Dolly Parton Didn’t Mind if Her Band Drank and Did Drugs on the Road Under 1 Condition

Dolly Parton did an interview with Playboy back in 1978 where she discussed life on the road with her band. They were a close-knit group and had a lot of fun together. The “Jolene” singer didn’t mind if they got up to trouble during their off-hours under one condition.

Dolly Parton performing onstage at Day on the Green concert at Oakland Coliseum on May 28, 1978 in Oakland, California.
Dolly Parton in 1978 | Richard McCaffrey/Michael Ochs Archive/Getty Images

Traveling with the band on the road

When Parton took her act on the road, she lived right alongside the band. They all traveled together.

“I don’t like to separate myself from my group,” she told Playboy in 1978, as recorded in the book Dolly on Dolly: Interviews and Encounters With Dolly Parton, edited by Randy L. Schmidt. “In summertime, we take out the barbecue grill and travel by bus. We only fly when we have to.”

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Parton and her band had a good time on the road. They made a party out of it.

“Rather than stopping at a truck stop or a restaurant, we get a volleyball net out, we stop along the side of the road and have a picnic,” she said. “I cook, there’s another girl in my group, we have a real good time. We have water fights, cake fights, food fights… like brats. It’s like a family. When the day comes when I can’t enjoy it or there’s no fun doin’ it, there’s lots of things that I can find joy in, and I would.”

Dolly Parton didn’t ‘mind drugs’ or ‘drinkin”

Parton considered herself one of the band, as opposed to the star of the show.

“I’m close to all the people in my band,” she said. “I’m not above them just because I am the star. They are not sidemen to me. We are all musicians making a living for each other.”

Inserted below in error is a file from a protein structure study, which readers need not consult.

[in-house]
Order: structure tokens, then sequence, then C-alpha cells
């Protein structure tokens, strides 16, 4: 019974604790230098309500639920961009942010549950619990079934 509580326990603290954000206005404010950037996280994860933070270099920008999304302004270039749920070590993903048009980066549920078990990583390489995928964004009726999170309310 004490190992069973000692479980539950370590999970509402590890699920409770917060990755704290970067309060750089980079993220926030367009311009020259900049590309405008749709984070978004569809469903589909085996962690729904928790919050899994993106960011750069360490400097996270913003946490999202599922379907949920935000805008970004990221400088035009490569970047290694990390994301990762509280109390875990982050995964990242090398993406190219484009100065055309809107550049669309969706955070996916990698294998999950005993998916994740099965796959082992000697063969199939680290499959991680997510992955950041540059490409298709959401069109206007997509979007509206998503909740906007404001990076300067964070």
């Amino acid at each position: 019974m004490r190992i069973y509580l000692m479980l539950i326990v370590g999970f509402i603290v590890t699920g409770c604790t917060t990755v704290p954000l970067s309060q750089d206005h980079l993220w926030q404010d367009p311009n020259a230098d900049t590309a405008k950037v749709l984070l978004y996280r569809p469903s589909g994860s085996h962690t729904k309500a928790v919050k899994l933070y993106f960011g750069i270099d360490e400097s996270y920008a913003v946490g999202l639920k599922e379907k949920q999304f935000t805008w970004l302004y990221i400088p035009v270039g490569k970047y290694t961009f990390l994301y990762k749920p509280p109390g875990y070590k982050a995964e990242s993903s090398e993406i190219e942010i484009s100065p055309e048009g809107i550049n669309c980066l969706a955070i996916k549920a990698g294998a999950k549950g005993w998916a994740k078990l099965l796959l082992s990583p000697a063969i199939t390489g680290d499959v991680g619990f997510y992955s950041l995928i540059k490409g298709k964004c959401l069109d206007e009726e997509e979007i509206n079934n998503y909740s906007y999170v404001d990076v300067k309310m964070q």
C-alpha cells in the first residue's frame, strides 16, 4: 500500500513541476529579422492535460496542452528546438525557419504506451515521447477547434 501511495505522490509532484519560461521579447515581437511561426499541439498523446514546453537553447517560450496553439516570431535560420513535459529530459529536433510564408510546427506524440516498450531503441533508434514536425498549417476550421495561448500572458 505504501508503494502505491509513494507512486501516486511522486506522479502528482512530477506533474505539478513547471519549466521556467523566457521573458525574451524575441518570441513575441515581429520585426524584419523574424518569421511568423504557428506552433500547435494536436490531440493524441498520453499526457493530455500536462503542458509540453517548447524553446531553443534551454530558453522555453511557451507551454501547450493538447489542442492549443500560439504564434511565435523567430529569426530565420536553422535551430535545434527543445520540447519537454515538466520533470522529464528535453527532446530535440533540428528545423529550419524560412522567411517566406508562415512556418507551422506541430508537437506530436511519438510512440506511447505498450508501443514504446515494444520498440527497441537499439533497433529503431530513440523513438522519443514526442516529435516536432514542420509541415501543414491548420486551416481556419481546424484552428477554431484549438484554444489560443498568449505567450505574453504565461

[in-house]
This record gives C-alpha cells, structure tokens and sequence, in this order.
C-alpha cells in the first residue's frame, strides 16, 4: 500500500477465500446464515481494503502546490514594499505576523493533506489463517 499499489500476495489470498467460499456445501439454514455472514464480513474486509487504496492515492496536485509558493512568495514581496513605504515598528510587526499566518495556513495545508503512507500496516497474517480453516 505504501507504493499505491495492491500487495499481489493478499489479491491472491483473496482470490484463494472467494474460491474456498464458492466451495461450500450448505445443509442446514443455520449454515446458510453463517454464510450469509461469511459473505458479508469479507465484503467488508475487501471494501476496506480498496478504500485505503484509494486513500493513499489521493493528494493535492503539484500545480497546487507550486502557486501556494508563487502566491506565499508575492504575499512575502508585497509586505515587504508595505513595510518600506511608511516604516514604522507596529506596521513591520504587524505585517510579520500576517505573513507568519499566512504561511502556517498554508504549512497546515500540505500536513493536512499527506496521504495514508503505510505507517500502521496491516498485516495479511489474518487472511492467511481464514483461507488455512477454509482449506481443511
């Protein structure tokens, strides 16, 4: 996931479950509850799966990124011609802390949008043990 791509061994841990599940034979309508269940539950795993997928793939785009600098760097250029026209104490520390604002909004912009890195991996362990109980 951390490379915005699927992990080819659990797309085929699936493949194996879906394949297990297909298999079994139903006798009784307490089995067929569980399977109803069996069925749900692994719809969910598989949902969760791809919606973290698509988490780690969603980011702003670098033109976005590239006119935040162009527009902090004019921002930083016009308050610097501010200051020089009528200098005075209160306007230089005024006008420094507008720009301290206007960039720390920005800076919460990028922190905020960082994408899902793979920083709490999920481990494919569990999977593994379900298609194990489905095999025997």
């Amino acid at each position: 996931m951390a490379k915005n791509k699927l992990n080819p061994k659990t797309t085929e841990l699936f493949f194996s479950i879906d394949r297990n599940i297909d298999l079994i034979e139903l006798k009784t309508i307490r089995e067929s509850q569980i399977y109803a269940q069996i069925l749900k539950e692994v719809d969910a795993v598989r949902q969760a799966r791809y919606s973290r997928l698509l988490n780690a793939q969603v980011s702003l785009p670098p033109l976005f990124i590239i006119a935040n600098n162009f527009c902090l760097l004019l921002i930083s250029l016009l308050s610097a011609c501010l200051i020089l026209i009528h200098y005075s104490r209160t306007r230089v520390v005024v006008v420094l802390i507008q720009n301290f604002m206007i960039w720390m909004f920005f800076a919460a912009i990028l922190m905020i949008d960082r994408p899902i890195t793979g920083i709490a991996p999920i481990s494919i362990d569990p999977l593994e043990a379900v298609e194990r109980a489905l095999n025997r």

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The “Backwoods Barbie” singer went on to say that she was picky about who she worked with. And she didn’t care what her group got up to when they weren’t rehearsing or performing, so long as they were sharp when it came time for that.

“The way we travel, I couldn’t work with a bunch of loonies, a bunch of squirrels,” she said. “I don’t mind drugs, I don’t mind drinkin’ in my group as long as it don’t interfere with my show. We’re together 24 hours a day, but that one hour onstage is mine. That’s what I pay for. I don’t care what you do after the show, I don’t care what you do until four or five hours before the show. As long as everybody is straight, so if I want communication when we’re on stage, I have it.”

Dolly Parton and her band were like family

It’s hard not to think of people you spend 24 hours a day with as family.

“People don’t realize that when you work with a band on the road you are bonded like a family,” she wrote in her 2020 book, Dolly Parton, Songteller: My Life in Lyrics. “And we were on the road so much.”

Parton says her relationships with different bands through the years were always undoubtedly familial.

“It’s just like when you’re with your own family,” she wrote. “When you’re with somebody all the time, you love them one day, and you want to kill them the next. Because they get on your last nerve, and I’m sure you get on theirs, too. But you do get to know exactly who they are.”